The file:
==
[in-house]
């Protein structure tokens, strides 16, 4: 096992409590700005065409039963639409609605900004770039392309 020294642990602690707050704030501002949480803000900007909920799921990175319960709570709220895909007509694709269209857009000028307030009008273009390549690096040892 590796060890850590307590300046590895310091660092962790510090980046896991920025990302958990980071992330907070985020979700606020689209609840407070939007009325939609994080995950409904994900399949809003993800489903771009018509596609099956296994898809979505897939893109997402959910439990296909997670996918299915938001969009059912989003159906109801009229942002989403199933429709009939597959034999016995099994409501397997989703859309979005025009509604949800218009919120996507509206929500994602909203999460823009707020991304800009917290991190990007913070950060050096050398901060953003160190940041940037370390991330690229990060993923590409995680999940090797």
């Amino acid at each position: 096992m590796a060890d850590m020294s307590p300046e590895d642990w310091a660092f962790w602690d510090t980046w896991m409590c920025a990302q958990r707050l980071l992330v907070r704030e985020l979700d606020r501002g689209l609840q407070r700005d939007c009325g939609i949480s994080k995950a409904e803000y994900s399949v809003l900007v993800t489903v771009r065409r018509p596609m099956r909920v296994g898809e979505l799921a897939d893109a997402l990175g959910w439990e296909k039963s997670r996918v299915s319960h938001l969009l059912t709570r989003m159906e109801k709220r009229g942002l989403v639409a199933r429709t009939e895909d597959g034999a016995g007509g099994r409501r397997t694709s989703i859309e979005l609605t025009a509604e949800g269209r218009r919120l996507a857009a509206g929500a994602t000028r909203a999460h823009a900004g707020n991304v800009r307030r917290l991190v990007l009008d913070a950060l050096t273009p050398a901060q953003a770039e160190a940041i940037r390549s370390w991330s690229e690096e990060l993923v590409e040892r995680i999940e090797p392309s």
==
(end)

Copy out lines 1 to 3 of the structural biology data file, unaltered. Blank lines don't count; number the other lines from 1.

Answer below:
[in-house]
């Protein structure tokens, strides 16, 4: 096992409590700005065409039963639409609605900004770039392309 020294642990602690707050704030501002949480803000900007909920799921990175319960709570709220895909007509694709269209857009000028307030009008273009390549690096040892 590796060890850590307590300046590895310091660092962790510090980046896991920025990302958990980071992330907070985020979700606020689209609840407070939007009325939609994080995950409904994900399949809003993800489903771009018509596609099956296994898809979505897939893109997402959910439990296909997670996918299915938001969009059912989003159906109801009229942002989403199933429709009939597959034999016995099994409501397997989703859309979005025009509604949800218009919120996507509206929500994602909203999460823009707020991304800009917290991190990007913070950060050096050398901060953003160190940041940037370390991330690229990060993923590409995680999940090797």
């Amino acid at each position: 096992m590796a060890d850590m020294s307590p300046e590895d642990w310091a660092f962790w602690d510090t980046w896991m409590c920025a990302q958990r707050l980071l992330v907070r704030e985020l979700d606020r501002g689209l609840q407070r700005d939007c009325g939609i949480s994080k995950a409904e803000y994900s399949v809003l900007v993800t489903v771009r065409r018509p596609m099956r909920v296994g898809e979505l799921a897939d893109a997402l990175g959910w439990e296909k039963s997670r996918v299915s319960h938001l969009l059912t709570r989003m159906e109801k709220r009229g942002l989403v639409a199933r429709t009939e895909d597959g034999a016995g007509g099994r409501r397997t694709s989703i859309e979005l609605t025009a509604e949800g269209r218009r919120l996507a857009a509206g929500a994602t000028r909203a999460h823009a900004g707020n991304v800009r307030r917290l991190v990007l009008d913070a950060l050096t273009p050398a901060q953003a770039e160190a940041i940037r390549s370390w991330s690229e690096e990060l993923v590409e040892r995680i999940e090797p392309s």